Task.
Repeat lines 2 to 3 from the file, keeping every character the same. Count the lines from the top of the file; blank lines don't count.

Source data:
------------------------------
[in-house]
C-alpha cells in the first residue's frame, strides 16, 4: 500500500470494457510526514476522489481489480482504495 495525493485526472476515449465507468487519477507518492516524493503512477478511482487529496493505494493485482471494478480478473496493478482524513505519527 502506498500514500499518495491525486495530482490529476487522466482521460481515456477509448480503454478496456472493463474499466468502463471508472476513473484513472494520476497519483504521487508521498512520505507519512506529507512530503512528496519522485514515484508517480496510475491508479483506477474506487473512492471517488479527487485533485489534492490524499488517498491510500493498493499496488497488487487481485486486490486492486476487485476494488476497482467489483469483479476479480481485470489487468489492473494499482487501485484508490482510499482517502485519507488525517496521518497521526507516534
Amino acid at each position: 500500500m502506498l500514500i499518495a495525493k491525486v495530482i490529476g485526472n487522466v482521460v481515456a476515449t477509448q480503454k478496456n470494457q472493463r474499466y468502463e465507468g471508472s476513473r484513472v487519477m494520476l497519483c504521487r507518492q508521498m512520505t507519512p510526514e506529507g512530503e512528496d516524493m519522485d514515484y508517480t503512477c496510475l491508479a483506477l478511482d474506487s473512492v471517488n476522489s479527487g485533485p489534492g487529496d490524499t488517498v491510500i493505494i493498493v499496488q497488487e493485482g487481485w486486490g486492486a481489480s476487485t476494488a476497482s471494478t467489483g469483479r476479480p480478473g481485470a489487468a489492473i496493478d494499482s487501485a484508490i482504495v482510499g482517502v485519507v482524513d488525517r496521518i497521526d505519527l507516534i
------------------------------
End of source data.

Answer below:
C-alpha cells in the first residue's frame, strides 16, 4: 500500500470494457510526514476522489481489480482504495 495525493485526472476515449465507468487519477507518492516524493503512477478511482487529496493505494493485482471494478480478473496493478482524513505519527 502506498500514500499518495491525486495530482490529476487522466482521460481515456477509448480503454478496456472493463474499466468502463471508472476513473484513472494520476497519483504521487508521498512520505507519512506529507512530503512528496519522485514515484508517480496510475491508479483506477474506487473512492471517488479527487485533485489534492490524499488517498491510500493498493499496488497488487487481485486486490486492486476487485476494488476497482467489483469483479476479480481485470489487468489492473494499482487501485484508490482510499482517502485519507488525517496521518497521526507516534
Amino acid at each position: 500500500m502506498l500514500i499518495a495525493k491525486v495530482i490529476g485526472n487522466v482521460v481515456a476515449t477509448q480503454k478496456n470494457q472493463r474499466y468502463e465507468g471508472s476513473r484513472v487519477m494520476l497519483c504521487r507518492q508521498m512520505t507519512p510526514e506529507g512530503e512528496d516524493m519522485d514515484y508517480t503512477c496510475l491508479a483506477l478511482d474506487s473512492v471517488n476522489s479527487g485533485p489534492g487529496d490524499t488517498v491510500i493505494i493498493v499496488q497488487e493485482g487481485w486486490g486492486a481489480s476487485t476494488a476497482s471494478t467489483g469483479r476479480p480478473g481485470a489487468a489492473i496493478d494499482s487501485a484508490i482504495v482510499g482517502v485519507v482524513d488525517r496521518i497521526d505519527l507516534i